May 2007
Volume 48, Issue 13
Free
ARVO Annual Meeting Abstract  |   May 2007
Is an Electronic Device (Travalert Tm) Aimed at Facilitating the Use of Topical Prostaglandin Analogue Monotherapy Helpful for Glaucoma Patients?
Author Affiliations & Notes
  • P. Bettin
    Ophthalmology, H S. Raffaele, Milano, Italy
  • R. G. Carassa
    Ophthalmology, H S. Raffaele, Milano, Italy
  • M. Fiori
    Ophthalmology, H S. Raffaele, Milano, Italy
  • C. Ciampi
    Ophthalmology, H S. Raffaele, Milano, Italy
  • Footnotes
    Commercial Relationships P. Bettin, None; R.G. Carassa, None; M. Fiori, None; C. Ciampi, None.
  • Footnotes
    Support None.
Investigative Ophthalmology & Visual Science May 2007, Vol.48, 5584. doi:
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      P. Bettin, R. G. Carassa, M. Fiori, C. Ciampi; Is an Electronic Device (Travalert Tm) Aimed at Facilitating the Use of Topical Prostaglandin Analogue Monotherapy Helpful for Glaucoma Patients?. Invest. Ophthalmol. Vis. Sci. 2007;48(13):5584.

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      © ARVO (1962-2015); The Authors (2016-present)

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Abstract

Purpose:: to assess whether an electronic device (TravalertTM) incorporating a drug bottle, a small leverage to squeeze it and an acoustic reminder, may help glaucoma patients in managing a prostaglandin analog qd monotherapy.

Methods:: we selected consecutive bilateral open-angle glaucoma patients already on travoprost monotherapy coming for routine visits in our glacoma service. Subjects were given a device recording date, time and number of drop instillations. The alarm function was initially set to off. Patients were told that the device was meant to help them squeeze the bottle and put the drops in their eyes, and tried it in front of us until a correct employ was achieved. They were instructed to put the drop at 10 p.m., and were asked to bring the device back in 4 weeks. At the interim visit we downloaded the data, activated the acoustic reminder, setting it on 10 p.m., informed patients about this and asked them to use the device for further 4 weeks. At the final visit patients were administered a questionnaire to rate usefulness and liking of TravalertTM. We also evaluated the percentage of doses administered at 10 p.m. ±30 min, and the percentage of missed doses in the two 4-week intervals.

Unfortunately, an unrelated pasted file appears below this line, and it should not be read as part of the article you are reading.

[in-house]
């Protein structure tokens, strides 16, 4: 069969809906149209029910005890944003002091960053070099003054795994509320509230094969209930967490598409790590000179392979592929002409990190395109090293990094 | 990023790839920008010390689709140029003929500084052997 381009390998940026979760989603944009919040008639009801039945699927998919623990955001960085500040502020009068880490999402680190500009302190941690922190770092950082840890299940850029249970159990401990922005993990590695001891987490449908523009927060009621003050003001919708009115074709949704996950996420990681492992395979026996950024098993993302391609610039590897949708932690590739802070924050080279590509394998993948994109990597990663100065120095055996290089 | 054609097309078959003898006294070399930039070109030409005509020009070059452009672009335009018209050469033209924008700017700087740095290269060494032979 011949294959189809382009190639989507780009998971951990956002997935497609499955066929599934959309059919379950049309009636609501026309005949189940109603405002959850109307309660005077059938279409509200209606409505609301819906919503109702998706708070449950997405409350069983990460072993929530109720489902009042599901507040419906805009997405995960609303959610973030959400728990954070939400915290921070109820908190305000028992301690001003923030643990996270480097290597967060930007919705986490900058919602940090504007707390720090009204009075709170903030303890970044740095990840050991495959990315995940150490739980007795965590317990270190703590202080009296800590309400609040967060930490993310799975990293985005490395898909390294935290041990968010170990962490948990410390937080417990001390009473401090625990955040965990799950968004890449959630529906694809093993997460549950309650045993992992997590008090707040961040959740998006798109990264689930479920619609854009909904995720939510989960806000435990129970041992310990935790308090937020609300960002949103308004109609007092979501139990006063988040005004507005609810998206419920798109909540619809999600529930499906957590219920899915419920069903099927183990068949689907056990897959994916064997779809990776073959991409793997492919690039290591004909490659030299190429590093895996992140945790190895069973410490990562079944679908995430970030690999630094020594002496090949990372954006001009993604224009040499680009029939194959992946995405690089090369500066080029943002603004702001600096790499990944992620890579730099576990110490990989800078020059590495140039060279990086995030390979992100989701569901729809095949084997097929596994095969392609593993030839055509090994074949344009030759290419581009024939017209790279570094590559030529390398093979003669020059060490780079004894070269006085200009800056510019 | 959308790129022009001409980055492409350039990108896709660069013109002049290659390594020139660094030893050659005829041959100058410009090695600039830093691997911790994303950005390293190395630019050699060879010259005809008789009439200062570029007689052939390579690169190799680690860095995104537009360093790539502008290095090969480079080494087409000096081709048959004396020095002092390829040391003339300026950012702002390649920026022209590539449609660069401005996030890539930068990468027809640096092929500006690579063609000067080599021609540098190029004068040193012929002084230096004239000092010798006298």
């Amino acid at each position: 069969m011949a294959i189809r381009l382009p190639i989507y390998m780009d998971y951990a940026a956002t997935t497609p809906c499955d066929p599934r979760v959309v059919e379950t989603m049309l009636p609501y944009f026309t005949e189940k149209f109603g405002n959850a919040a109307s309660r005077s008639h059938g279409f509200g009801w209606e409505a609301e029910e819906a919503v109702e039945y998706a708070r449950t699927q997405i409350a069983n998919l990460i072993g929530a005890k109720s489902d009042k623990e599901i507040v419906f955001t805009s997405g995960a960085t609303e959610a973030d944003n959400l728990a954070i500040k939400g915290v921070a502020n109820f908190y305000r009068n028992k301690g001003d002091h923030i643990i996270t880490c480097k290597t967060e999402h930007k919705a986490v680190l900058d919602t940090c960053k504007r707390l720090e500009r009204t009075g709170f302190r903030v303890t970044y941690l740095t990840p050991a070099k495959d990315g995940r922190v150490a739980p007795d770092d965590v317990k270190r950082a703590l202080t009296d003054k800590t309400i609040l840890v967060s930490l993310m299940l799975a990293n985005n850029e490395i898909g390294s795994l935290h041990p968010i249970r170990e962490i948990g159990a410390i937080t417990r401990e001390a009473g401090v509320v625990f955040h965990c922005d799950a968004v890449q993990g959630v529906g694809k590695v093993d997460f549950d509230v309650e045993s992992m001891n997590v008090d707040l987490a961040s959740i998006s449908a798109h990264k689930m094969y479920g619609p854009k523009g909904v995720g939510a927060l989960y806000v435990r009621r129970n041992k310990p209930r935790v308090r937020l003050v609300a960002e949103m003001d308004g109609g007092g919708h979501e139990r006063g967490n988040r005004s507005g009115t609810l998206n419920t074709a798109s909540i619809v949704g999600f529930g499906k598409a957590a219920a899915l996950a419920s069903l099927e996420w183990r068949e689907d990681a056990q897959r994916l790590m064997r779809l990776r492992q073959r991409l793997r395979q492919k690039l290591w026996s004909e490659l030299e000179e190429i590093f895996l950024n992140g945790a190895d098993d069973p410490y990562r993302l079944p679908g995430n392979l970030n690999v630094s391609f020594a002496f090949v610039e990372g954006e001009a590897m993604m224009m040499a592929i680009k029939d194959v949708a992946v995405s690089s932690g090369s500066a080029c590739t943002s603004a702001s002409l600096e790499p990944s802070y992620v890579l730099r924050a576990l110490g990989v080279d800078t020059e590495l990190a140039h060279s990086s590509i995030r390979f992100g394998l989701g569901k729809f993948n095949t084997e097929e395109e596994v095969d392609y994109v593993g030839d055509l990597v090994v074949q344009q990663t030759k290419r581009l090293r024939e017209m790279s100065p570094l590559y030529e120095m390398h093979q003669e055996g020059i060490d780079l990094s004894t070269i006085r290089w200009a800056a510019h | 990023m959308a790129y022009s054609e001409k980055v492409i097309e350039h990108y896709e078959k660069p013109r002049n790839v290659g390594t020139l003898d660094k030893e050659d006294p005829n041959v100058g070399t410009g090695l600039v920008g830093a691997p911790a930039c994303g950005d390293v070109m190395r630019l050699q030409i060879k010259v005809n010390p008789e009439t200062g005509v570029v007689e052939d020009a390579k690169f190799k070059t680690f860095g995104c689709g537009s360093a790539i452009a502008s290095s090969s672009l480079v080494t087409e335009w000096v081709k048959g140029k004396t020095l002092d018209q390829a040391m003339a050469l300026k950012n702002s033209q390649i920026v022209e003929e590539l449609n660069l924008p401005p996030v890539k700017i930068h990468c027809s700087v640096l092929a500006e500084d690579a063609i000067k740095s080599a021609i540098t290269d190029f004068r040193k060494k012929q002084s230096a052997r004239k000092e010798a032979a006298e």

Results:: 22 patients were enrolled and 18 of them completed the study (1 patient lost the device; 3 delayed the interim visit over 1 week), and were included in the analysis. Mean patients' age was 65±8 years. All subjects reported no problem in using the device and 16 (89%) stated that it made administration easier both by helping to squeeze the bottle and to get the drop in the eye, but 12 (66%) complained about not hearing the feeble alarm of the device. Overall, the number of doses administered at 10 p.m. ±30 min was only 27.5% and the activation of the acoustic reminder increased it to 32% (n.s.), but we observed a relevant improvement in administration timing in 39% of the patients, in whom the percentage of drops administered on time increased by up to 73%, and the percentage of missed doses fell by up to 22%.

Conclusions:: TravalertTM is appreciated by glaucoma patients because it facilitates drop administration and 40% of the patients seem to benefit from the acoustic reminder.

Keywords: clinical (human) or epidemiologic studies: systems/equipment/techniques • clinical (human) or epidemiologic studies: health care delivery/economics/manpower 
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